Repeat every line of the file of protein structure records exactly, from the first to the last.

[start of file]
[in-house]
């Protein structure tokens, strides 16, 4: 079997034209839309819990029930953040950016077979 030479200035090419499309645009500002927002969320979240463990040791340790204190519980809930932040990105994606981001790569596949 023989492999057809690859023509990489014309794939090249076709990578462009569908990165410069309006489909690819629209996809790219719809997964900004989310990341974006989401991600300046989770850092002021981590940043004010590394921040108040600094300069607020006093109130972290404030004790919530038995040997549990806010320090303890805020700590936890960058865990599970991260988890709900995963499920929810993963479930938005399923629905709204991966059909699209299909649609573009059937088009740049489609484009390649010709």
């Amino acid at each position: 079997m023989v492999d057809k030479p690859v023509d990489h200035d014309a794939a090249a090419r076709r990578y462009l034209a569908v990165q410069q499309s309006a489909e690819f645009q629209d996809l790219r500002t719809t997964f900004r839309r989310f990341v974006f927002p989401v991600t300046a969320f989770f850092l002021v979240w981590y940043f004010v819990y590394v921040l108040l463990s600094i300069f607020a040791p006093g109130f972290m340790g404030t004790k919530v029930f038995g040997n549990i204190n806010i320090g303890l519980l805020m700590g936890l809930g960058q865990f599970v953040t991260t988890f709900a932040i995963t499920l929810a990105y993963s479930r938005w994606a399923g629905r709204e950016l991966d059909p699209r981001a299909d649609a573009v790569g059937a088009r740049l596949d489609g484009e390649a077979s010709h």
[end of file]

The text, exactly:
[in-house]
């Protein structure tokens, strides 16, 4: 079997034209839309819990029930953040950016077979 030479200035090419499309645009500002927002969320979240463990040791340790204190519980809930932040990105994606981001790569596949 023989492999057809690859023509990489014309794939090249076709990578462009569908990165410069309006489909690819629209996809790219719809997964900004989310990341974006989401991600300046989770850092002021981590940043004010590394921040108040600094300069607020006093109130972290404030004790919530038995040997549990806010320090303890805020700590936890960058865990599970991260988890709900995963499920929810993963479930938005399923629905709204991966059909699209299909649609573009059937088009740049489609484009390649010709």
């Amino acid at each position: 079997m023989v492999d057809k030479p690859v023509d990489h200035d014309a794939a090249a090419r076709r990578y462009l034209a569908v990165q410069q499309s309006a489909e690819f645009q629209d996809l790219r500002t719809t997964f900004r839309r989310f990341v974006f927002p989401v991600t300046a969320f989770f850092l002021v979240w981590y940043f004010v819990y590394v921040l108040l463990s600094i300069f607020a040791p006093g109130f972290m340790g404030t004790k919530v029930f038995g040997n549990i204190n806010i320090g303890l519980l805020m700590g936890l809930g960058q865990f599970v953040t991260t988890f709900a932040i995963t499920l929810a990105y993963s479930r938005w994606a399923g629905r709204e950016l991966d059909p699209r981001a299909d649609a573009v790569g059937a088009r740049l596949d489609g484009e390649a077979s010709h």